In the topsy-turvy, satirical world of The Colbert Report, being lampooned is often a sort of commendation. Host Stephen Colbert, whose character is a parody of conservative talking heads, recently took aim at composer Steve Reich, and with him the Oberlin Contemporary Music Ensemble (CME) and all-alum group eighth blackbird.
In a segment called Who’s Not Honoring Me Now?, Colbert admonished the Pulitzer committee for awarding Reich the 2009 music prize for Double Sextet. To prove his point, Colbert played a few seconds of the piece, as recorded live by eighth blackbird and the CME in New York.
"That’s what I call head banger music," he retorted. "In that it was clearly written by someone banging their head against the piano." He rolled a tape he claimed to have recovered from the composer, actually a video of Muppet Don Music, a 1970’s Sesame Street character who banged his head on the piano in frustration whenever he suffered writer’s block.
Tim Munro ’02, the flutist with eighth blackbird, reports that the group loved Colbert’s send-up. "He’s a popular culture icon, and, given that he actually knows a great deal about music, getting made fun of by him is a great compliment!"
Naomi Dagen Bloom ’55, doing blogger business as ‘a little red hen.’
Peace, politics, yarnlife after 60
Naomi Dagen Bloom is like many grandmothers. She knits. She gardens.
But, of course, she’s also an Obie, so her "garden" is street trees on which she heaps compost created in a kitchen composter in her New York City apartment. And her knitting? Among other things, she knits amulets to hold condoms, including one with the well-known Oberlin O. She also promoted the composting system by knitting 150 interpretations of red wiggler worms and getting others around the world to knit a worm. All of these interests, and many more, are evident in alittleredhen.com and her small family of other web sites.
The amulets, she explains, are "practical little pouches to ward off HIV/AIDS. Safe sex alert for women over 50, a growing at-risk population: Now you know; tell someone you care about."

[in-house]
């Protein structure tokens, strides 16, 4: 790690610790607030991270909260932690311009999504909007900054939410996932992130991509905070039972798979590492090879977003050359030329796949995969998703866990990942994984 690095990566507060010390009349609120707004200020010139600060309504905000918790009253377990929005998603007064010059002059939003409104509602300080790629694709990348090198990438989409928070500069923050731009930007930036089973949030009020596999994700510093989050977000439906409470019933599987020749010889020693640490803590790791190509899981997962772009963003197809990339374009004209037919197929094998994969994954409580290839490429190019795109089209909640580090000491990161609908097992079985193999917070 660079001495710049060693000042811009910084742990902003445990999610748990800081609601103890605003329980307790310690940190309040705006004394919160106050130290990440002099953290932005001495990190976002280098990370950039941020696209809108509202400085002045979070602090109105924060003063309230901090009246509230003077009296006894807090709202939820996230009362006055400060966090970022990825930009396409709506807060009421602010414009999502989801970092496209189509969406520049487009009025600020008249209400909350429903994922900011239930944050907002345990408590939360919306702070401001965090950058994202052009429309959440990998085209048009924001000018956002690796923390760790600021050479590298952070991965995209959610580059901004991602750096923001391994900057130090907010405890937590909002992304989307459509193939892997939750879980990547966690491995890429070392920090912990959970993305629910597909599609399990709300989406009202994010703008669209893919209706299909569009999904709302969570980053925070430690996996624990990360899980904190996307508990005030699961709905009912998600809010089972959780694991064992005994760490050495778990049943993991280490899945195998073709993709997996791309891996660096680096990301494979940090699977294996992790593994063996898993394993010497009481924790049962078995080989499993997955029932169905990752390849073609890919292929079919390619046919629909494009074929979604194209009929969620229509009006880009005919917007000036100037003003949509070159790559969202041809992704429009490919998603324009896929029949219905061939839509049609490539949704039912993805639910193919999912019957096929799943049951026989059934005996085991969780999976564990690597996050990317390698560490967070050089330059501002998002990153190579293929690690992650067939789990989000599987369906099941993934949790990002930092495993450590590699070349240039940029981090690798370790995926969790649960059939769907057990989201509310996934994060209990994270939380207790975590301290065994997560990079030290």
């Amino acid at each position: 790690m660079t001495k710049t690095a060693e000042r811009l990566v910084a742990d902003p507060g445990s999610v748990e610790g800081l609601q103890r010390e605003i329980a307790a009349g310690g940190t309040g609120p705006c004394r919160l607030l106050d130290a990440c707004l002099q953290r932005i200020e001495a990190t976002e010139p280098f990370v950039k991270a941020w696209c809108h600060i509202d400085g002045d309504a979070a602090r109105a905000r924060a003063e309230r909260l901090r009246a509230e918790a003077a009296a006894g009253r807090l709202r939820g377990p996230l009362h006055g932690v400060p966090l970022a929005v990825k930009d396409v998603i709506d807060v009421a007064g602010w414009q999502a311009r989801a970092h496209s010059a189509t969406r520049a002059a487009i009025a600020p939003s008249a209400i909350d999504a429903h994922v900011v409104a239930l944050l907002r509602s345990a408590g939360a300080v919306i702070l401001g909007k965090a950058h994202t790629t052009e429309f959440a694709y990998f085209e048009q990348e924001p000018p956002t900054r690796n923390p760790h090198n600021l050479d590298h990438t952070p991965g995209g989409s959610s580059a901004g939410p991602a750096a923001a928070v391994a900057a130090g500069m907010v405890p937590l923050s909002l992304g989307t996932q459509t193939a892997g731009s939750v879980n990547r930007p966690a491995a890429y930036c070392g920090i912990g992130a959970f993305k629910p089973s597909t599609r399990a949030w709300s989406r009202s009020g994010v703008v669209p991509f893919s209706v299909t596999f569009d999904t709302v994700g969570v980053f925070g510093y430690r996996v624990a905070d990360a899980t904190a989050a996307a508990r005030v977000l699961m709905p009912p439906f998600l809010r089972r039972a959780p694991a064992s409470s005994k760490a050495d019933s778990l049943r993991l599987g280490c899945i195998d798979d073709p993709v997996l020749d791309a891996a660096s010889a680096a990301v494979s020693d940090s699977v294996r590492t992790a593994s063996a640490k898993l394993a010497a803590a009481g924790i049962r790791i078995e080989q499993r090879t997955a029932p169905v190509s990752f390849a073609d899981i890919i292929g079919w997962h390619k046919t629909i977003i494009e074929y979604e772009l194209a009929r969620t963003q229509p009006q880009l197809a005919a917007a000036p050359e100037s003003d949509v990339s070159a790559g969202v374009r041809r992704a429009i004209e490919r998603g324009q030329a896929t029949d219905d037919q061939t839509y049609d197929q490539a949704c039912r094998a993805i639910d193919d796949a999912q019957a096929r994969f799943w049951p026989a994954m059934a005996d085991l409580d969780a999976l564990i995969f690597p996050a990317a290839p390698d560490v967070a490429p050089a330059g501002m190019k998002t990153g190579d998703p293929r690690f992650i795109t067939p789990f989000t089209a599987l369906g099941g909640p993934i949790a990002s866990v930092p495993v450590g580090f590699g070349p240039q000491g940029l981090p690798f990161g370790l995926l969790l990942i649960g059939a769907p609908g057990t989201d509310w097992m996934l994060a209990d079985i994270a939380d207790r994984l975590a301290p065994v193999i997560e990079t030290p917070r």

Associated Press/Alex Brandon
Opera singer Denyce Graves, who attended Oberlin from 1981 to 84, during her performance on the steps of the Lincoln Memorial. The event paid tribute to the Easter Sunday concert given there 70 years before by Marian Anderson, after the African-American opera singer was denied the right to play at Constitution Hall by the Daughters of the American Revolution. For the occasion, Graves wore a dress given to her by Anderson.
You give some people an inch, they take a mile. You give activist gardener Susan Harris ’71 eleven-hundred square feet, she’ll try to take 18 acres. That’s what happened after Harris was contacted by aides to Michelle Obama in November to gather advice in order to make the White House organic vegetable garden shovel-ready.
"I volunteered to pull together some ‘suggestions,’ which in a bit of what I call ‘blogger chutzpah’ I expanded to the whole shebang with input from 34 experts," says Harris, a gardening coach, columnist (two Maryland newspapers), and blogger (GardenRant.com) who co-founded the gardening advocacy group DC Urban Gardeners in Washington. While Harris is glad to see the media paying attention to the politicians who are planting vegetable gardens, "there’s literally no mention in all the news stories or their own press releases about these leaders doing anything to solve the problems created by institutional, industrial lawn care, for example, which is contributing mightily to the growing dead zones in the Chesapeake Bay and the Great Lakes."
Harris says she hasn’t heard back from the White House but her proposal has blossomed into a new and larger project, www.GreentheGrounds.org, which aims to transform the thousands of acres of lawns surrounding official residences all across the country into environmentally friendly landscape. She’d even like to change rose gardens—including a well-known one at 1600 Pennsylvania Avenue—to have no-spray roses with companion perennials.
The campaign has picked up numerous institutional supporters, such as the Friends of the Ohio Governor’s Residence, media exposure, including an article in the Christian Science Monitor, and even a shout-out from the blog of fashion designer Kenneth Cole.
The Oberlin College community is represented in the Obama administration by more than a half-dozen people and counting. Cynthia Hogan ’79 is counsel to vice president Joe Biden, Desiree Pipkins ’06 is research associate to the White House Counsel’s office, Thomas Frieden ’82 was named director of the Centers for Disease Control and Prevention and administrator of the Agency for Toxic Sub-stances and Disease Registry, Joe Reinstein ’87 is deputy social secretary of the White House, and Pete Lavoy ’83 is deputy director of national intelligence for analysis. There are also a number of appointments pending, including Jacqueline Berrien ’83, who was nominated by President Obama to become chair of the Equal Employment Opportunity Commission and Martha Johnson ’74, nominated to serve as administrator of the General Services Administration.
Know others who have taken important assignments in the new administration? Let us know by e-mailing firstname.lastname@example.org.
Look for an article about the Oberlin alumni in the Obama administration in the next issue of Oberlin Alumni Magazine.
Charlotte Landrum and Jeff Hagan ’86 contributed to Oberlin beyond Oberlin.